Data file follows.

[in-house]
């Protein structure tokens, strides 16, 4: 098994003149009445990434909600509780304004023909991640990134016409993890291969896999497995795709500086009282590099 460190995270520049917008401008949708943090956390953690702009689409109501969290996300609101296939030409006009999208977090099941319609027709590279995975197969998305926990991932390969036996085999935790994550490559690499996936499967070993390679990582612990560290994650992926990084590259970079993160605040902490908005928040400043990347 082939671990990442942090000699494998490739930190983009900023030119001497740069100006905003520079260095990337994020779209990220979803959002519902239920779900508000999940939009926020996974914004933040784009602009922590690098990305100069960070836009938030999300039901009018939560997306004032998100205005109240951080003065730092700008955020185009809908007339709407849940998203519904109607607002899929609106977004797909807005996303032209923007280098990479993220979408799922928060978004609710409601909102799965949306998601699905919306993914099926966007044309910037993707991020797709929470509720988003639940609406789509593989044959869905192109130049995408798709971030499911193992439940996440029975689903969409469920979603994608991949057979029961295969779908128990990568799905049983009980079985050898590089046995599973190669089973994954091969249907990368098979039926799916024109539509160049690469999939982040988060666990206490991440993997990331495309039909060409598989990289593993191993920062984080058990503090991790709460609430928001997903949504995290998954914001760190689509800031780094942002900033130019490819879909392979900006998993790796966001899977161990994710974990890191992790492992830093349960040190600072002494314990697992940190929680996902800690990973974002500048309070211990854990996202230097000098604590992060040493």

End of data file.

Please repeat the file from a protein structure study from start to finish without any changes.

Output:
[in-house]
């Protein structure tokens, strides 16, 4: 098994003149009445990434909600509780304004023909991640990134016409993890291969896999497995795709500086009282590099 460190995270520049917008401008949708943090956390953690702009689409109501969290996300609101296939030409006009999208977090099941319609027709590279995975197969998305926990991932390969036996085999935790994550490559690499996936499967070993390679990582612990560290994650992926990084590259970079993160605040902490908005928040400043990347 082939671990990442942090000699494998490739930190983009900023030119001497740069100006905003520079260095990337994020779209990220979803959002519902239920779900508000999940939009926020996974914004933040784009602009922590690098990305100069960070836009938030999300039901009018939560997306004032998100205005109240951080003065730092700008955020185009809908007339709407849940998203519904109607607002899929609106977004797909807005996303032209923007280098990479993220979408799922928060978004609710409601909102799965949306998601699905919306993914099926966007044309910037993707991020797709929470509720988003639940609406789509593989044959869905192109130049995408798709971030499911193992439940996440029975689903969409469920979603994608991949057979029961295969779908128990990568799905049983009980079985050898590089046995599973190669089973994954091969249907990368098979039926799916024109539509160049690469999939982040988060666990206490991440993997990331495309039909060409598989990289593993191993920062984080058990503090991790709460609430928001997903949504995290998954914001760190689509800031780094942002900033130019490819879909392979900006998993790796966001899977161990994710974990890191992790492992830093349960040190600072002494314990697992940190929680996902800690990973974002500048309070211990854990996202230097000098604590992060040493």